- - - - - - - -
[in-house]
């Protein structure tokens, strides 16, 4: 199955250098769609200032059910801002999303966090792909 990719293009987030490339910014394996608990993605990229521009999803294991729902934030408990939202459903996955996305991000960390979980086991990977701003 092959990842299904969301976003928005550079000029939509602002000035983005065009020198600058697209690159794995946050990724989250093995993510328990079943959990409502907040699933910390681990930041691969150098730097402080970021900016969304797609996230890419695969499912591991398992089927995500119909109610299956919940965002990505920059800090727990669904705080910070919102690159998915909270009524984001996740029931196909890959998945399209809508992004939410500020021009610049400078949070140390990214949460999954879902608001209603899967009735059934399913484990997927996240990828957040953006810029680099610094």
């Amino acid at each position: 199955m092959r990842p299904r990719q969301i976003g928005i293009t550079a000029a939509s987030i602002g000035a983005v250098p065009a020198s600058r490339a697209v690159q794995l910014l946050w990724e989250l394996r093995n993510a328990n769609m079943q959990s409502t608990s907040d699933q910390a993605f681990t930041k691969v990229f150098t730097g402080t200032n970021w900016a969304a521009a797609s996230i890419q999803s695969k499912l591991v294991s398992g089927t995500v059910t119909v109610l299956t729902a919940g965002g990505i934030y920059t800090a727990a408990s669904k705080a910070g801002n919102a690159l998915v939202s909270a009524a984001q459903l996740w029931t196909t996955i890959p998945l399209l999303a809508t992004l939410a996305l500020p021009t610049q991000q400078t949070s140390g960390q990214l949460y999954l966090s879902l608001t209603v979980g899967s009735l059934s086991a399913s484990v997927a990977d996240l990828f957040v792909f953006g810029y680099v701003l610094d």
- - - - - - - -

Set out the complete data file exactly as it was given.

[in-house]
């Protein structure tokens, strides 16, 4: 199955250098769609200032059910801002999303966090792909 990719293009987030490339910014394996608990993605990229521009999803294991729902934030408990939202459903996955996305991000960390979980086991990977701003 092959990842299904969301976003928005550079000029939509602002000035983005065009020198600058697209690159794995946050990724989250093995993510328990079943959990409502907040699933910390681990930041691969150098730097402080970021900016969304797609996230890419695969499912591991398992089927995500119909109610299956919940965002990505920059800090727990669904705080910070919102690159998915909270009524984001996740029931196909890959998945399209809508992004939410500020021009610049400078949070140390990214949460999954879902608001209603899967009735059934399913484990997927996240990828957040953006810029680099610094």
């Amino acid at each position: 199955m092959r990842p299904r990719q969301i976003g928005i293009t550079a000029a939509s987030i602002g000035a983005v250098p065009a020198s600058r490339a697209v690159q794995l910014l946050w990724e989250l394996r093995n993510a328990n769609m079943q959990s409502t608990s907040d699933q910390a993605f681990t930041k691969v990229f150098t730097g402080t200032n970021w900016a969304a521009a797609s996230i890419q999803s695969k499912l591991v294991s398992g089927t995500v059910t119909v109610l299956t729902a919940g965002g990505i934030y920059t800090a727990a408990s669904k705080a910070g801002n919102a690159l998915v939202s909270a009524a984001q459903l996740w029931t196909t996955i890959p998945l399209l999303a809508t992004l939410a996305l500020p021009t610049q991000q400078t949070s140390g960390q990214l949460y999954l966090s879902l608001t209603v979980g899967s009735l059934s086991a399913s484990v997927a990977d996240l990828f957040v792909f953006g810029y680099v701003l610094d």